Tag Archives: Kawaihae

Spencer Beach Park beach

The beach at Spencer Beach Park, Hawaii

A few days ago, I posted about a heron encounter (here) when I didn’t have enough time to walk along the coast before going to work. I took this photo when I did have that time.

This is a view from Spencer Beach Park towards Kawaihae Harbor. The footprints are mine. There were no others. As a start to the day, it doesn’t get much better.

Big buoys

Two buoys and a net pen at Kawaihae Harbor

A while back, I went to take photos of a barge arriving in Kawaihae and saw these buoys on the beach. I don’t know what the net pen was for, but it was quite large, and looked similar to those I’ve seen used for farming fish out in the ocean. I presumed it was ashore here for some repairs

Regardless, the large yellow buoys caught my eye and made a good foreground for the barge being docked.

Fish for breakfast

A juvenile black-crowned night heron catches a fish

I was running early to work recently, so I decided to stop in Kawaihae, as I often do. With more time, I’d have gone for a walk along the coast, but I had only 15 minutes so I plumped for a visit to the south end of the harbor to see if there were any herons around.

I found two there, but one quickly disappeared. The other stood on a rock in shallow water, a popular fishing spot for them. I took a few photos and noticed the heron leaning forward. It had spotted something. An instant later, it plunged into the water and then emerged with a fish on its beak. It returned to the rock and paused. The fish appeared to be impaled on the heron’s beak, but extracting the beak risked losing the fish before it could be eaten.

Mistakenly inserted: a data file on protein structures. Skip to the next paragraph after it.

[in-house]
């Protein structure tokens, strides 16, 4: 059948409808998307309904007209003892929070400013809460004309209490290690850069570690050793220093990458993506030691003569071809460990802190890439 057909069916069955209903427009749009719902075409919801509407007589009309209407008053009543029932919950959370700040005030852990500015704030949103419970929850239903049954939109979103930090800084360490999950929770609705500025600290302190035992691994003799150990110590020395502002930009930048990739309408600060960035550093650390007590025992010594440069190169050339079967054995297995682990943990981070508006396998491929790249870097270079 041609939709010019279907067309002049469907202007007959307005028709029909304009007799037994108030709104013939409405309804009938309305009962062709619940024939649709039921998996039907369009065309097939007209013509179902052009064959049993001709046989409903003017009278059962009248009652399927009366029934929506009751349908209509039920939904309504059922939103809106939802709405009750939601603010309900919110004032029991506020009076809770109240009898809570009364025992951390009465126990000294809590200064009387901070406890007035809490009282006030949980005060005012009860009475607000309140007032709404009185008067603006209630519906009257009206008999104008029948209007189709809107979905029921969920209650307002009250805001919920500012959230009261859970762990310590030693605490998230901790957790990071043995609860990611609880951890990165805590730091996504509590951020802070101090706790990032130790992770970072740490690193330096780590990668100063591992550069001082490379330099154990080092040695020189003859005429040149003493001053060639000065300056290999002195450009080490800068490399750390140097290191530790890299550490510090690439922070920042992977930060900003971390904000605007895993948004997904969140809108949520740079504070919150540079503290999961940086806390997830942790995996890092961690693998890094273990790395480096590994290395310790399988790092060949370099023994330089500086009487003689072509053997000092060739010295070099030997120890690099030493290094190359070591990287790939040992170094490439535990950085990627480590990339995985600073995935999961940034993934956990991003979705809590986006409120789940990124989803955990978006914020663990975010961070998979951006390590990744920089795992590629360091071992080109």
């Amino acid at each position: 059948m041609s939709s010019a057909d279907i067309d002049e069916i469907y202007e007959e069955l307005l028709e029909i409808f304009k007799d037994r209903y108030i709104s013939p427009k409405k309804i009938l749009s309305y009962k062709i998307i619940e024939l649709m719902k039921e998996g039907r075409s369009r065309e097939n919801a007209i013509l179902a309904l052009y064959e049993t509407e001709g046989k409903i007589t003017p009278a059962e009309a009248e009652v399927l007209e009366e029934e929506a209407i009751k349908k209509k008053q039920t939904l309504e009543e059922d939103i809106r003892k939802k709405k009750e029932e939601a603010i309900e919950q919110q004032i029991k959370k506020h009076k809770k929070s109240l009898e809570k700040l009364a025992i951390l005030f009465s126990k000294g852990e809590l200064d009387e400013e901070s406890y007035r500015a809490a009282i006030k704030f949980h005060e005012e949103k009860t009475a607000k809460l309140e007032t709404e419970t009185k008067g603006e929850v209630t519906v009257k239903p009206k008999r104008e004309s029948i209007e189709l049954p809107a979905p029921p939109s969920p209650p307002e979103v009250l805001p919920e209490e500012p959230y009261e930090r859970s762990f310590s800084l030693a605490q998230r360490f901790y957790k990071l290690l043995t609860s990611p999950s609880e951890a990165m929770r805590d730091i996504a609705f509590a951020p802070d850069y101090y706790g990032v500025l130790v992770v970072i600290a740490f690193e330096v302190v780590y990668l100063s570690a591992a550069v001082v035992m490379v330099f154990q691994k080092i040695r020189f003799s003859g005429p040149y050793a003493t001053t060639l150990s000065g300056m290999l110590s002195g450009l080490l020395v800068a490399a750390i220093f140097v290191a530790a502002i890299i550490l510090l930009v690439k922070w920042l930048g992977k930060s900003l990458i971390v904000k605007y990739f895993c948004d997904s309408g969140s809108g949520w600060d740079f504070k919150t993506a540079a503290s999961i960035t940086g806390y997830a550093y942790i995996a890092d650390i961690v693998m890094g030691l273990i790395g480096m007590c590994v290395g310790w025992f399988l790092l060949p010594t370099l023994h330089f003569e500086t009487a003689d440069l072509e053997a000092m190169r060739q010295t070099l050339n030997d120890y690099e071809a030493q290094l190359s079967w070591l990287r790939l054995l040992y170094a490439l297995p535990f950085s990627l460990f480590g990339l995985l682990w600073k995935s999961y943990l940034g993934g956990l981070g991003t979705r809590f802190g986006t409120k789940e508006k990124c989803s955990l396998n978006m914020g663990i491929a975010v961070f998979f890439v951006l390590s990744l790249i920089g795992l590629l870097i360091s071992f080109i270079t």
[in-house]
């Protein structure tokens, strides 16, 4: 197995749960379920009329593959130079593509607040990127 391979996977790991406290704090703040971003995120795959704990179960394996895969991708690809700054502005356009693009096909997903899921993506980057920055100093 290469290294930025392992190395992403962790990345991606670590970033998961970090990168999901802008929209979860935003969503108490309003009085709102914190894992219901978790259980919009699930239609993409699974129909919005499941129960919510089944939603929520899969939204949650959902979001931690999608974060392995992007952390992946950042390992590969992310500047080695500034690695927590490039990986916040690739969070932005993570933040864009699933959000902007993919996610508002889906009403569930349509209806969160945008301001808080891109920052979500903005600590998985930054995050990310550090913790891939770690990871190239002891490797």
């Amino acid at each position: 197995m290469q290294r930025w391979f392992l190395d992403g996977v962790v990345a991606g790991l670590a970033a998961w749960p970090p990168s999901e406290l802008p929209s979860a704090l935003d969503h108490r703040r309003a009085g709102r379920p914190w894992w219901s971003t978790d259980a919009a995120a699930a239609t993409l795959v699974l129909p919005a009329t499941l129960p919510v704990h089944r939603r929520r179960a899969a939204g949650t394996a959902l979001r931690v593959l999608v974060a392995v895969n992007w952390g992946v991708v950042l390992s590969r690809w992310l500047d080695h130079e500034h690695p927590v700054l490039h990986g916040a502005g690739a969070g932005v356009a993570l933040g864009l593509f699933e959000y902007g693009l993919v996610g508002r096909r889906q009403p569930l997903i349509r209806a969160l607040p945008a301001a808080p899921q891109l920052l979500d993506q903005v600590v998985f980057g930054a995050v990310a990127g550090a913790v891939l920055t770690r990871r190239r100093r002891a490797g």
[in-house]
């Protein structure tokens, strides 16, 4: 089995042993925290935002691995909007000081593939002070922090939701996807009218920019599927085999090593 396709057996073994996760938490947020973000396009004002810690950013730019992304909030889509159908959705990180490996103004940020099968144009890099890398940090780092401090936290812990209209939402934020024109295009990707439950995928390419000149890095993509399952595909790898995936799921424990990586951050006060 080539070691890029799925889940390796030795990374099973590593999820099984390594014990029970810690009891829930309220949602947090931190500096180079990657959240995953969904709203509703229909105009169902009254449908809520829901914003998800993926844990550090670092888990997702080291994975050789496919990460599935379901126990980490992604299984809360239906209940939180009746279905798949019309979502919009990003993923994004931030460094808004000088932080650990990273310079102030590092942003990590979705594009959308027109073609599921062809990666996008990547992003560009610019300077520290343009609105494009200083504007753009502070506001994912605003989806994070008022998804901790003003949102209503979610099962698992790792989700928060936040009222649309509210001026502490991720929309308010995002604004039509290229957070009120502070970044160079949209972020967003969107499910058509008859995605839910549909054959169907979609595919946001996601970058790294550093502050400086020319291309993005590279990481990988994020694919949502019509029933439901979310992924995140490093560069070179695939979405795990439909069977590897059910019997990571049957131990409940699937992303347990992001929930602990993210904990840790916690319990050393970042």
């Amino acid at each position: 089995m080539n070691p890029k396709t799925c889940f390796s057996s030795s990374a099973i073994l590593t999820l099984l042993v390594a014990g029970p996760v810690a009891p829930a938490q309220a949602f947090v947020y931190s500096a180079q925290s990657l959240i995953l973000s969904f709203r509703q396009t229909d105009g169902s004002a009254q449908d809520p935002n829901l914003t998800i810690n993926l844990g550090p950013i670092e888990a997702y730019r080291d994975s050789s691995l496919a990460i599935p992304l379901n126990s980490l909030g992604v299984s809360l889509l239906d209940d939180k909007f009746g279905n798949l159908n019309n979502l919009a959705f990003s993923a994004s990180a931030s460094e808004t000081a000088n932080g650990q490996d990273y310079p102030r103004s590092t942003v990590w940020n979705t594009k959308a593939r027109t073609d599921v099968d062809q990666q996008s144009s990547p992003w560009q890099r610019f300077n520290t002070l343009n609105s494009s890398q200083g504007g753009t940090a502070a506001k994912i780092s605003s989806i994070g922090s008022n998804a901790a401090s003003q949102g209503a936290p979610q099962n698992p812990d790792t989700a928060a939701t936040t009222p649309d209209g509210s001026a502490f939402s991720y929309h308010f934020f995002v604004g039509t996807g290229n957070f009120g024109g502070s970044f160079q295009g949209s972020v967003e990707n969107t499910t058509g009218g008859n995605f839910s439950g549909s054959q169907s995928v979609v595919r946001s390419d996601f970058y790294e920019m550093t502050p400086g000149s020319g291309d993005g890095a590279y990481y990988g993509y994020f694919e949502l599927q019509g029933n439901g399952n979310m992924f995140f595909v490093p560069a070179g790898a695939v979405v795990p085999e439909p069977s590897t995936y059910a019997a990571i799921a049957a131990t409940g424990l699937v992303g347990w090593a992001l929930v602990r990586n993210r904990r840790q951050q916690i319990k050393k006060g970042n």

A moment later, the heron hopped over to the small beach where I was. There, it popped the fish into the air and swallowed it in one slick movement. This whole sequence took less than three minutes. The heron stayed on the beach and I returned to my car and headed off to work, very glad that I’d stopped by.

The ins and outs of outrigger canoe racing

An outrigger canoe entering harbor in Hawaii
An outrigger canoe about to change paddlers in Hawaii
An outrigger canoe changing paddlers in Hawaii
An outrigger canoe changing paddlers in Hawaii

This week’s Sunday Stills challenge theme is ‘Afloat.’ See more responses here.

I had a different canoeing post lined up for this, but a couple of days ago I happened on this scene at Kawaihae harbor early in the morning. I noticed an outrigger canoe heading in and thought it might provide a photo opportunity, so I readied myself for the canoe’s arrival. While I waited, I heard voices. I looked around but didn’t see anyone. Then I realized the voices were coming from the water and there were three people not far from shore, only their heads visible above the water. They can just about be seen in the top photo, to the far right.